Dimensions 183 × 64 × 51 cm
Background Black plastic sheeting
Lighting Halogen spot lights, 6 x 50 watts
Filtration Exterior Rainbow Lifeguard filters, mechancial and charcoal
Plants Acorus gramineus, Bacopa caroliniana, Cryptocoryne wendtii red, Cryptcoryne wendtii green, Echinodorus bleheri, Echinodorus "Ozelot", Eleocharis montevidensis, Hydrocotyle leucocephela, Ludwigia peruensis, Microsorum pteropus, Nymphoides aquatica, Rotala rotundifolia, Sagittaria subulata, Vesicularia dubyana.
Animals Ram cichlids, platies, mollies, neons, Chinese algae eaters, corydorus, plecos, shrimp.
Materials Drift wood, tree stumps, shale
Additional Information The aquarium is a homemade, in-wall design built of marine plywood, 3/4 inch thick with a 3/8" plate glass front window. As can be seen from the plant plan, the aquarium is pentagonal in shape. The design helps to eliminate the typical box-like constraints of a standard tank and hopefully frees the viewer from distractions of the aquarium container. Because of the angles used in construction, the aquarium sides are not visible from the front window and the diagonal break in the back combined with the black backing renders those walls almost unnoticeable.
The planting plan has evolved and is still evolving since set-up in January 2000 (9 months at the time of the photos.) The outcome (to date) loosely combines elements of the American, the Dutch and the Amano philosophies of aquascaping. As with the American approach, the plant collection is eclectic, reflecting plant availability over the past nine months. However, with some exceptions such as cryptocorynes, most are from the Americas. As per the Dutch school, the planting arrangement attempts to present species in a tiered order with the smaller plants up front and gradually progressing in size to the rear of the tank where long strands of bunch plant predominate. Also per the Dutch philosophy, the beginnings of a sagittaria meadow or clearing are starting to take shape at the center of the tank, meandering from right to left towards the rear. Hopefully this will become more defined in the coming months as plants approach a more mature state. The Amano influence is seen in the choice of rocks, driftwood and submerged tree stumps, selected to give the impression of an inundated forest floor. Epiphytic growth of Java moss and Java fern is encouraged on the rocks, wood and on the back sheeting of the aquarium in an attempt to mimic the occurrence of ferns and moss as they would appear in a forest.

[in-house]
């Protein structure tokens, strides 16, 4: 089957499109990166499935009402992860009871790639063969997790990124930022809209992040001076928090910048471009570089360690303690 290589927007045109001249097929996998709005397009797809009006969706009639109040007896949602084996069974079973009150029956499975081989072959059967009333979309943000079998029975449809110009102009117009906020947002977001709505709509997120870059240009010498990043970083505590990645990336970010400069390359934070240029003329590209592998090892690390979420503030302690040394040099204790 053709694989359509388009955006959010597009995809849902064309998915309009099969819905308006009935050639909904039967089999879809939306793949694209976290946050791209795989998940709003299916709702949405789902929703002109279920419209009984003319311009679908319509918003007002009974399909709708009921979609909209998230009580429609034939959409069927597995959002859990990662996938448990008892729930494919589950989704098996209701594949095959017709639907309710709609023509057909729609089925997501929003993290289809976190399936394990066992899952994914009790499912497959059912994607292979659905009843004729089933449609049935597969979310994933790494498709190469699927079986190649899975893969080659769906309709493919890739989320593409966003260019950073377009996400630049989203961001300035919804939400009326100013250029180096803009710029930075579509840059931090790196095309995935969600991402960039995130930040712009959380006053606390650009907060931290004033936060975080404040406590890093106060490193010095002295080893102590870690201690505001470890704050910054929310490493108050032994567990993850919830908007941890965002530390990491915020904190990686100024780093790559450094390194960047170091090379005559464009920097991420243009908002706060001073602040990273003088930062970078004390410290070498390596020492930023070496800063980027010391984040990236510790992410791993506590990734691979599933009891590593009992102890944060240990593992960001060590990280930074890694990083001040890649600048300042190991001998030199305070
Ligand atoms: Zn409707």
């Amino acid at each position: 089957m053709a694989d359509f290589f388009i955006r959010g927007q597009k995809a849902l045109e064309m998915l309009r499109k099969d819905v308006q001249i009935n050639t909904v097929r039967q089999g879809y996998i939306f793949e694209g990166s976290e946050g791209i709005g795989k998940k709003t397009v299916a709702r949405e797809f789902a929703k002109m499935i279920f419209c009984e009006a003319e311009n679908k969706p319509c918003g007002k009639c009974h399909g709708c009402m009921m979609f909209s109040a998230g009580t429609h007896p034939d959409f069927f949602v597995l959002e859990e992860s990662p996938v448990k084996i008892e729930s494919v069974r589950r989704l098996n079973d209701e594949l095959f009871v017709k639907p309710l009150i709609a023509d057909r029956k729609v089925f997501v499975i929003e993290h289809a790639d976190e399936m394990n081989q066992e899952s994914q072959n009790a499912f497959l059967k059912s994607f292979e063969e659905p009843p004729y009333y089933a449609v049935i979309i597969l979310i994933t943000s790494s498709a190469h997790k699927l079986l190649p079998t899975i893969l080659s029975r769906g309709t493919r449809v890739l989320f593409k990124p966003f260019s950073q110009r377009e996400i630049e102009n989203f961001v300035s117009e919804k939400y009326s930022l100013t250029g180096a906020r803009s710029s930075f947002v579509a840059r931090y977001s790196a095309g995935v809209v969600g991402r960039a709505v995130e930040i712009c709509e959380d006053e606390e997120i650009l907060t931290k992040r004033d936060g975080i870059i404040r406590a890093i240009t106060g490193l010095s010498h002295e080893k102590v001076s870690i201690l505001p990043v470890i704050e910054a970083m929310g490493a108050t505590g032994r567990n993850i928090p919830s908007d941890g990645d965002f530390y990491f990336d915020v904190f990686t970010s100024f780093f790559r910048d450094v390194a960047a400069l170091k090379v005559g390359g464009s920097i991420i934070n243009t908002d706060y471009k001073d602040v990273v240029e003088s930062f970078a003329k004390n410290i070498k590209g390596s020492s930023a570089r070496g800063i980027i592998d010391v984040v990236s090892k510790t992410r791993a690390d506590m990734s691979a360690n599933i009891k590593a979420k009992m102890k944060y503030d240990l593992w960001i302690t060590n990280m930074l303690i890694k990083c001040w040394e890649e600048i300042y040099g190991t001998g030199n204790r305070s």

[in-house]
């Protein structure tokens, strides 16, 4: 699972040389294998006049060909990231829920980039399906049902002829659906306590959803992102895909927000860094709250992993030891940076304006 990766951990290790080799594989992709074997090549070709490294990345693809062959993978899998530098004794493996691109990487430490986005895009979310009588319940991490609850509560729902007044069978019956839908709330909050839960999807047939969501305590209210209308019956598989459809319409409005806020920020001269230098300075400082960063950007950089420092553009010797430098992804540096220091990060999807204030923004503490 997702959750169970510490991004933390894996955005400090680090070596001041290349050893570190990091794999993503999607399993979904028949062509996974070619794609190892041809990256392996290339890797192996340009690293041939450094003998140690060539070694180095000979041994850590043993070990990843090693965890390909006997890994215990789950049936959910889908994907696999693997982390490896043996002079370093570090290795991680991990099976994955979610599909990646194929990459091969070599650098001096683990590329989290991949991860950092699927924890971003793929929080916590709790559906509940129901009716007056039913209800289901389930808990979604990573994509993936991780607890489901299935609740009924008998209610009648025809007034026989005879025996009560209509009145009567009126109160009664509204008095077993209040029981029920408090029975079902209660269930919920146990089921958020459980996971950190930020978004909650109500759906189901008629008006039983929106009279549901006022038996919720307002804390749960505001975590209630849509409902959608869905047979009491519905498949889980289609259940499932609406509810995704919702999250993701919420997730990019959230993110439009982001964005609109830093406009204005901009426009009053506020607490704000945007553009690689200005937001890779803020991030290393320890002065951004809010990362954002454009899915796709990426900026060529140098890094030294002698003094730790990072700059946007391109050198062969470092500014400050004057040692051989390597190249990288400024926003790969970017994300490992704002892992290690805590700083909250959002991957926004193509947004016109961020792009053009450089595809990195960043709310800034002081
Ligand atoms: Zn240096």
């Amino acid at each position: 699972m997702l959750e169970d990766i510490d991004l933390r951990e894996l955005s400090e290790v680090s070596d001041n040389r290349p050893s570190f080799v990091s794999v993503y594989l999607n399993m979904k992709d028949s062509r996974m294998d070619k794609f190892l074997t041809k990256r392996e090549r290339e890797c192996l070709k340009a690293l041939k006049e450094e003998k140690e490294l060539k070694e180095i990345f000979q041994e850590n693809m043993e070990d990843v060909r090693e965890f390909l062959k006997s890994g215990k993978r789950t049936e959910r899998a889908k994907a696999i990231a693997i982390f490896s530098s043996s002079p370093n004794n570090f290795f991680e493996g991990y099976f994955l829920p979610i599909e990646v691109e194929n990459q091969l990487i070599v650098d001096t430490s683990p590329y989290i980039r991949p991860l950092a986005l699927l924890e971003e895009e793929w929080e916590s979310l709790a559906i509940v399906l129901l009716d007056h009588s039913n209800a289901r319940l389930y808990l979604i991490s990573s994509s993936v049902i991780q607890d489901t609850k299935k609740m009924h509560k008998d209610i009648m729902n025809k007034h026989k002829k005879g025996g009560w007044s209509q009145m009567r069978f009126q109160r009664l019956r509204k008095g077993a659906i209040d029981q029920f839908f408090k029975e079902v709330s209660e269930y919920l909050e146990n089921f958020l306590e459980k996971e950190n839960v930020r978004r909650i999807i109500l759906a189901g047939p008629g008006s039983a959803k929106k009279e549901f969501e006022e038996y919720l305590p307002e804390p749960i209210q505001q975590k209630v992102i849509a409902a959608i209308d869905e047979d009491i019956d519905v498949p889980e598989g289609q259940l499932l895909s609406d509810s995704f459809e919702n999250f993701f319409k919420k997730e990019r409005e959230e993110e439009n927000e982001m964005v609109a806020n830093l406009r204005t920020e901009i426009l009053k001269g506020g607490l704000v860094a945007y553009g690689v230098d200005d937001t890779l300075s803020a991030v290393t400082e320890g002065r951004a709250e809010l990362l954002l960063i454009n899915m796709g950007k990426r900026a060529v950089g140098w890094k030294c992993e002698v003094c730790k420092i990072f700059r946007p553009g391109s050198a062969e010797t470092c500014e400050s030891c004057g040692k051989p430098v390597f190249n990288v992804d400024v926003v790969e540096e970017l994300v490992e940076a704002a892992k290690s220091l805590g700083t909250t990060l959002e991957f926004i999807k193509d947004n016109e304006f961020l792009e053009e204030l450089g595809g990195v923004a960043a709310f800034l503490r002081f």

Aquarium maintenance would have to be considered low tech. Heating is supplied from the exterior by means of a Lifeguard heater module and is maintained around 80